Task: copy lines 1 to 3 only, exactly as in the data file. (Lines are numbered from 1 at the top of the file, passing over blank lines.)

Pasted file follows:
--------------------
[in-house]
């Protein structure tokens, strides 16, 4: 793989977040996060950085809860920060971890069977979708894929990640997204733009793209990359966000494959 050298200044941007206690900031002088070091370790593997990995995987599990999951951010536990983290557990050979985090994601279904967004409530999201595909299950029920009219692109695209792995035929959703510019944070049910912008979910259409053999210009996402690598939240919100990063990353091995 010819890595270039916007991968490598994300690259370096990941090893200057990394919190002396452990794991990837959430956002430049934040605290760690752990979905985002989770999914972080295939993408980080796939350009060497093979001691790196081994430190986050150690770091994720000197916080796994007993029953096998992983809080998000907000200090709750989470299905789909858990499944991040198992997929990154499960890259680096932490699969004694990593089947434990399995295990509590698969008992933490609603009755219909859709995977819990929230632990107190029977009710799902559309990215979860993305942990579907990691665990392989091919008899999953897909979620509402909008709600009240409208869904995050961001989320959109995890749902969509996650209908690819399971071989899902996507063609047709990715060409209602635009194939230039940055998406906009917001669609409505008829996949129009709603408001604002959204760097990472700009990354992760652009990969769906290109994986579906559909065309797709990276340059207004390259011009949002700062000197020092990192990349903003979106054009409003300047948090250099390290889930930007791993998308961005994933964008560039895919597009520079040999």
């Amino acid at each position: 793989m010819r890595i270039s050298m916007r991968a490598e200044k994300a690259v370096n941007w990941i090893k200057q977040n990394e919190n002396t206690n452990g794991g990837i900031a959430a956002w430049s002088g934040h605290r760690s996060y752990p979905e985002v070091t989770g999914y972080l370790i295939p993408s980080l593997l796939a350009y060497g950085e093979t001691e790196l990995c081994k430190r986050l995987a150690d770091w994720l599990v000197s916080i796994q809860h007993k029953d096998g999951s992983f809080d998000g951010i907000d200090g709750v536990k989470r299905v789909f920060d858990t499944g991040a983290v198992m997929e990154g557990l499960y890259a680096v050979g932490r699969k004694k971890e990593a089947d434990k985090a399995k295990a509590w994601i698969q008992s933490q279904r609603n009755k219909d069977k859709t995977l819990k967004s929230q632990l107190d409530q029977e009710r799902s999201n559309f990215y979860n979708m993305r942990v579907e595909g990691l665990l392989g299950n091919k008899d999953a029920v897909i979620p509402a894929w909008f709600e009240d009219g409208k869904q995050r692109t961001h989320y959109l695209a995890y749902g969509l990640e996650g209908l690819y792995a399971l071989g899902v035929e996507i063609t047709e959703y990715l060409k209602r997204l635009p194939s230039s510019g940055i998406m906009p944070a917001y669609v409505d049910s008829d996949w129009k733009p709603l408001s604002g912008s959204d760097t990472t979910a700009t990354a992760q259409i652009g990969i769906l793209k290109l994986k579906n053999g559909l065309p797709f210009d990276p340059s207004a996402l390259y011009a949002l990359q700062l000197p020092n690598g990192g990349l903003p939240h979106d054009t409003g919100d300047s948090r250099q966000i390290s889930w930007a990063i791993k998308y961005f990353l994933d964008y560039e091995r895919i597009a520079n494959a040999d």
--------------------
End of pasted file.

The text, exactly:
[in-house]
């Protein structure tokens, strides 16, 4: 793989977040996060950085809860920060971890069977979708894929990640997204733009793209990359966000494959 050298200044941007206690900031002088070091370790593997990995995987599990999951951010536990983290557990050979985090994601279904967004409530999201595909299950029920009219692109695209792995035929959703510019944070049910912008979910259409053999210009996402690598939240919100990063990353091995 010819890595270039916007991968490598994300690259370096990941090893200057990394919190002396452990794991990837959430956002430049934040605290760690752990979905985002989770999914972080295939993408980080796939350009060497093979001691790196081994430190986050150690770091994720000197916080796994007993029953096998992983809080998000907000200090709750989470299905789909858990499944991040198992997929990154499960890259680096932490699969004694990593089947434990399995295990509590698969008992933490609603009755219909859709995977819990929230632990107190029977009710799902559309990215979860993305942990579907990691665990392989091919008899999953897909979620509402909008709600009240409208869904995050961001989320959109995890749902969509996650209908690819399971071989899902996507063609047709990715060409209602635009194939230039940055998406906009917001669609409505008829996949129009709603408001604002959204760097990472700009990354992760652009990969769906290109994986579906559909065309797709990276340059207004390259011009949002700062000197020092990192990349903003979106054009409003300047948090250099390290889930930007791993998308961005994933964008560039895919597009520079040999």
């Amino acid at each position: 793989m010819r890595i270039s050298m916007r991968a490598e200044k994300a690259v370096n941007w990941i090893k200057q977040n990394e919190n002396t206690n452990g794991g990837i900031a959430a956002w430049s002088g934040h605290r760690s996060y752990p979905e985002v070091t989770g999914y972080l370790i295939p993408s980080l593997l796939a350009y060497g950085e093979t001691e790196l990995c081994k430190r986050l995987a150690d770091w994720l599990v000197s916080i796994q809860h007993k029953d096998g999951s992983f809080d998000g951010i907000d200090g709750v536990k989470r299905v789909f920060d858990t499944g991040a983290v198992m997929e990154g557990l499960y890259a680096v050979g932490r699969k004694k971890e990593a089947d434990k985090a399995k295990a509590w994601i698969q008992s933490q279904r609603n009755k219909d069977k859709t995977l819990k967004s929230q632990l107190d409530q029977e009710r799902s999201n559309f990215y979860n979708m993305r942990v579907e595909g990691l665990l392989g299950n091919k008899d999953a029920v897909i979620p509402a894929w909008f709600e009240d009219g409208k869904q995050r692109t961001h989320y959109l695209a995890y749902g969509l990640e996650g209908l690819y792995a399971l071989g899902v035929e996507i063609t047709e959703y990715l060409k209602r997204l635009p194939s230039s510019g940055i998406m906009p944070a917001y669609v409505d049910s008829d996949w129009k733009p709603l408001s604002g912008s959204d760097t990472t979910a700009t990354a992760q259409i652009g990969i769906l793209k290109l994986k579906n053999g559909l065309p797709f210009d990276p340059s207004a996402l390259y011009a949002l990359q700062l000197p020092n690598g990192g990349l903003p939240h979106d054009t409003g919100d300047s948090r250099q966000i390290s889930w930007a990063i791993k998308y961005f990353l994933d964008y560039e091995r895919i597009a520079n494959a040999d």